Dr. Schepens, 'father of modern retinal surgery,' dies

May 1, 2006

The late Charles L. Schepens, MD, was well-known byophthalmologists worldwide as the father of modern retinal surgeryafter having discovered a way to re-attach retinas and restorevision to nearly 90% of patients, and having invented the binocularindirect ophthalmoscope.

The late Charles L. Schepens, MD, was well-known by ophthalmologists worldwide as the father of modern retinal surgery after having discovered a way to re-attach retinas and restore vision to nearly 90% of patients, and having invented the binocular indirect ophthalmoscope.

But his alter ego-Jacques Perot, a French lumber mill operator-gained equal notoriety and accolades in recent years as a leader in the Nazi resistance, responsible for smuggling more than 100 people from France into Spain to escape the war. Despite the heroism of Perot-the identity Dr. Schepens assumed when he and his family lived in the French village of Mendive-few outside of Dr. Schepens' family knew of his existence.

Dr. Schepens died March 28. He was 94.

Man with a vision

Dr. Schepens was born in Mouscron, Belgium, the son of a general practitioner. He was in postdoctoral training and a captain in the Belgian Air Force medical corps at the start of World War II. After twice being arrested by the Gestapo for helping to smuggle documents and maps out of Belgium, he fled with his family to France and assumed the name Jacques Perot. Beneath the cover of the working lumber mill, he helped workers escape over the Pyrenees Mountains into Spain until the Gestapo learned of the mill's real purpose. Dr. Schepens fled to London, where he was joined 9 months later by his wife and children.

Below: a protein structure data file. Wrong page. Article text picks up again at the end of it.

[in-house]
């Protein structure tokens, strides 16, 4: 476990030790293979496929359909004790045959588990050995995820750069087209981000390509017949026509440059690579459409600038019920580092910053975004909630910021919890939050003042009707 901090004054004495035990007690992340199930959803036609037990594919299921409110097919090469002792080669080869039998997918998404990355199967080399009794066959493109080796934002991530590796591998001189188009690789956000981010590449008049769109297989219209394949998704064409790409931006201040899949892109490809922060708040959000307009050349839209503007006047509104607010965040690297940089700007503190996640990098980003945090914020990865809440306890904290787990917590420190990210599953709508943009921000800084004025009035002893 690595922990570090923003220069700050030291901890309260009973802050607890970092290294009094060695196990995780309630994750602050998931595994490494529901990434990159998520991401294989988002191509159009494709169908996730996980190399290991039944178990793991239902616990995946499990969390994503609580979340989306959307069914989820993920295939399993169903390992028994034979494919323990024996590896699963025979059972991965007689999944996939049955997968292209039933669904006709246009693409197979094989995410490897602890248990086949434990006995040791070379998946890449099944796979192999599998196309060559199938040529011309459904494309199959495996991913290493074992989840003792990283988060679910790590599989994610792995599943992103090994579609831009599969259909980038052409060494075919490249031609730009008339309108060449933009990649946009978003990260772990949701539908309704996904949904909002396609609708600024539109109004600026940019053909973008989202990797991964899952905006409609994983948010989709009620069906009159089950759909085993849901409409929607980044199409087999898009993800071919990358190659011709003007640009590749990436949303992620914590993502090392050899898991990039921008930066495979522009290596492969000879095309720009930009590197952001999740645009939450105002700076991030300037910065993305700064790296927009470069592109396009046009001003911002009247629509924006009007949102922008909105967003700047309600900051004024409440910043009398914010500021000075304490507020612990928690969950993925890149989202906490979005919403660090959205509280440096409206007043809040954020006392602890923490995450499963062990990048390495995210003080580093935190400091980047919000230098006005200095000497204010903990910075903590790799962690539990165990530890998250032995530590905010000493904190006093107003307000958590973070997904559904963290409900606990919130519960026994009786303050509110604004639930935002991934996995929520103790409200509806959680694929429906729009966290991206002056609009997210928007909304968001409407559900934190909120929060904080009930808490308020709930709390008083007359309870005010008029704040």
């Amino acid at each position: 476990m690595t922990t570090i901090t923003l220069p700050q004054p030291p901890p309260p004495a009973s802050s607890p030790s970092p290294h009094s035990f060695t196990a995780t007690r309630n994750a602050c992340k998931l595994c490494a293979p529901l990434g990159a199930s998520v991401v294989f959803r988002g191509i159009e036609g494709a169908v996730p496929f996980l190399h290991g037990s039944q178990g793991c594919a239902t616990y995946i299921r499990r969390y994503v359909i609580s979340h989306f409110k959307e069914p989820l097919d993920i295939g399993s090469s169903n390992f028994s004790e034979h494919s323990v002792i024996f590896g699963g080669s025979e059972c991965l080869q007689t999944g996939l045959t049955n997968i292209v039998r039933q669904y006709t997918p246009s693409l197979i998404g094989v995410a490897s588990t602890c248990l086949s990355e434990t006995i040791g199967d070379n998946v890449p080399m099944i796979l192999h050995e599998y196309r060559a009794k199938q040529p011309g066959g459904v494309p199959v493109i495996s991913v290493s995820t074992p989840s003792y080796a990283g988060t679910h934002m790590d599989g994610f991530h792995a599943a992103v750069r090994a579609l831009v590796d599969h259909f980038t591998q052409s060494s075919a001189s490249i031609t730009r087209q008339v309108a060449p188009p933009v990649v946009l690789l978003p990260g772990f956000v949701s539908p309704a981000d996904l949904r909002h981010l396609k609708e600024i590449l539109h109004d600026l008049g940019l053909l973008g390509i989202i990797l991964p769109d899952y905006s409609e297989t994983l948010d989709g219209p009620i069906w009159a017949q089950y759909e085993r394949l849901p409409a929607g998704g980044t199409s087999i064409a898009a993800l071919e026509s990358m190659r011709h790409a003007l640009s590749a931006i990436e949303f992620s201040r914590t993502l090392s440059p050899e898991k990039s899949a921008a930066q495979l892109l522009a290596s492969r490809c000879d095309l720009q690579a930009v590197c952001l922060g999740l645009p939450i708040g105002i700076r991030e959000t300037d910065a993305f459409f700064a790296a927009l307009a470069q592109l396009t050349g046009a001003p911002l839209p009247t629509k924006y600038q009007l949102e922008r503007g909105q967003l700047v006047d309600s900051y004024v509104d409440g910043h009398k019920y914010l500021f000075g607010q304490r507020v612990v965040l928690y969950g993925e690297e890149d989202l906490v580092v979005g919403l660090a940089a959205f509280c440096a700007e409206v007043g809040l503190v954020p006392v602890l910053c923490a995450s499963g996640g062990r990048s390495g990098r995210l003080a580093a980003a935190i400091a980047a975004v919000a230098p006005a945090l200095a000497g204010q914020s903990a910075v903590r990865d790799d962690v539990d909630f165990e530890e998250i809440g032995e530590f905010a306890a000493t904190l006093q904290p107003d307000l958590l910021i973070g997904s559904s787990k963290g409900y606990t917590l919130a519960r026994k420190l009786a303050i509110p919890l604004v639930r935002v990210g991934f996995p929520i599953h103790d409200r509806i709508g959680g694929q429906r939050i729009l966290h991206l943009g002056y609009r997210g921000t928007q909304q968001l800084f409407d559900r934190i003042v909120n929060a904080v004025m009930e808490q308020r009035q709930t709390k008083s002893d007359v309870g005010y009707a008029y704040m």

It was in London, in 1945, that he developed the binocular indirect ophthalmoscope, a stereoscopic viewing system and light source that allowed him to examine the entire retina, including the periphery, in three dimensions. According to the Smithsonian Institution, which has a prototype in its collection, he built the instrument with bits of metal he gathered on the streets of London during the German blitz.

Dr. Schepens immigrated to the United States in 1947 to pursue eye research at the Howe Laboratory of Ophthalmology at Harvard Medical School, and he formed the retina service-the first of its kind-at the Massachusetts Eye & Ear Infirmary 2 years later.

In 1950, he founded the Retina Foundation, which focused on re-attaching detached retinas and related conditions. The Retina Foundation evolved into the Schepens Eye Research Institute-which became the largest independent eye research facility in the nation-and the Schepens Retina Associates Foundation, which is dedicated to clinical eye research, teaching, and patient care.

"When he came to this country nobody wanted to touch the retina because the prognosis of getting vision back wasn't very good; it was 40%. Nowadays it's more like 90%," recalled Tatsuo Hirose, MD, who came from Japan in 1969 to study with Dr. Schepens.

"He was Mr. Retina in the world at that time. People came from all over the world and I was one of them. I wanted to learn the retinal detachment (surgery)," said Dr. Hirose, clinical professor in ophthalmology, Harvard Medical School. "He was more than a retina surgeon. He was an educator and scientist and he had a very good mind for the important theories in taking care of the patient."